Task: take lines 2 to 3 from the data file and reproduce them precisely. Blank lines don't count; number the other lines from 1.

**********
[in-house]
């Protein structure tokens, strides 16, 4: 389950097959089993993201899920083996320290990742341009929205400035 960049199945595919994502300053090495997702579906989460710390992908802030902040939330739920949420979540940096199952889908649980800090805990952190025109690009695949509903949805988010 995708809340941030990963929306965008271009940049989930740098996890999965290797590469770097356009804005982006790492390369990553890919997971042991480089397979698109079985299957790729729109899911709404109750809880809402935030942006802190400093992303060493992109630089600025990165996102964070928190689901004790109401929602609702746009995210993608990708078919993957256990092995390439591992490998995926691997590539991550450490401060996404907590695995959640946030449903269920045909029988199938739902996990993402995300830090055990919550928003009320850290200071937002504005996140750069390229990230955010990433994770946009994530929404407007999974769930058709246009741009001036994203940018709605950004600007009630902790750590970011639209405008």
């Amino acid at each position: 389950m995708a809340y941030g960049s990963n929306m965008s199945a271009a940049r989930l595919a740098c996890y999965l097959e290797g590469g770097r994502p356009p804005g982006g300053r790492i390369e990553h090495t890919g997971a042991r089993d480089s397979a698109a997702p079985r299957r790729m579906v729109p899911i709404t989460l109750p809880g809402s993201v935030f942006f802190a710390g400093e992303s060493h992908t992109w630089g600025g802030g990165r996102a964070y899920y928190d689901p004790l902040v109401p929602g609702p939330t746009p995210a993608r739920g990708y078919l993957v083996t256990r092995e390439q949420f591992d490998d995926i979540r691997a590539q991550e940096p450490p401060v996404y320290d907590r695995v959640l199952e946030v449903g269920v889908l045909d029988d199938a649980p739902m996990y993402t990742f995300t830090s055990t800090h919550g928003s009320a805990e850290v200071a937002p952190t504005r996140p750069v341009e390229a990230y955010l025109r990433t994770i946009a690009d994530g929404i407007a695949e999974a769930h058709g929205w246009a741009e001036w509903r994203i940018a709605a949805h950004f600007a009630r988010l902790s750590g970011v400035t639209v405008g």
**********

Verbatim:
């Protein structure tokens, strides 16, 4: 389950097959089993993201899920083996320290990742341009929205400035 960049199945595919994502300053090495997702579906989460710390992908802030902040939330739920949420979540940096199952889908649980800090805990952190025109690009695949509903949805988010 995708809340941030990963929306965008271009940049989930740098996890999965290797590469770097356009804005982006790492390369990553890919997971042991480089397979698109079985299957790729729109899911709404109750809880809402935030942006802190400093992303060493992109630089600025990165996102964070928190689901004790109401929602609702746009995210993608990708078919993957256990092995390439591992490998995926691997590539991550450490401060996404907590695995959640946030449903269920045909029988199938739902996990993402995300830090055990919550928003009320850290200071937002504005996140750069390229990230955010990433994770946009994530929404407007999974769930058709246009741009001036994203940018709605950004600007009630902790750590970011639209405008």
């Amino acid at each position: 389950m995708a809340y941030g960049s990963n929306m965008s199945a271009a940049r989930l595919a740098c996890y999965l097959e290797g590469g770097r994502p356009p804005g982006g300053r790492i390369e990553h090495t890919g997971a042991r089993d480089s397979a698109a997702p079985r299957r790729m579906v729109p899911i709404t989460l109750p809880g809402s993201v935030f942006f802190a710390g400093e992303s060493h992908t992109w630089g600025g802030g990165r996102a964070y899920y928190d689901p004790l902040v109401p929602g609702p939330t746009p995210a993608r739920g990708y078919l993957v083996t256990r092995e390439q949420f591992d490998d995926i979540r691997a590539q991550e940096p450490p401060v996404y320290d907590r695995v959640l199952e946030v449903g269920v889908l045909d029988d199938a649980p739902m996990y993402t990742f995300t830090s055990t800090h919550g928003s009320a805990e850290v200071a937002p952190t504005r996140p750069v341009e390229a990230y955010l025109r990433t994770i946009a690009d994530g929404i407007a695949e999974a769930h058709g929205w246009a741009e001036w509903r994203i940018a709605a949805h950004f600007a009630r988010l902790s750590g970011v400035t639209v405008g």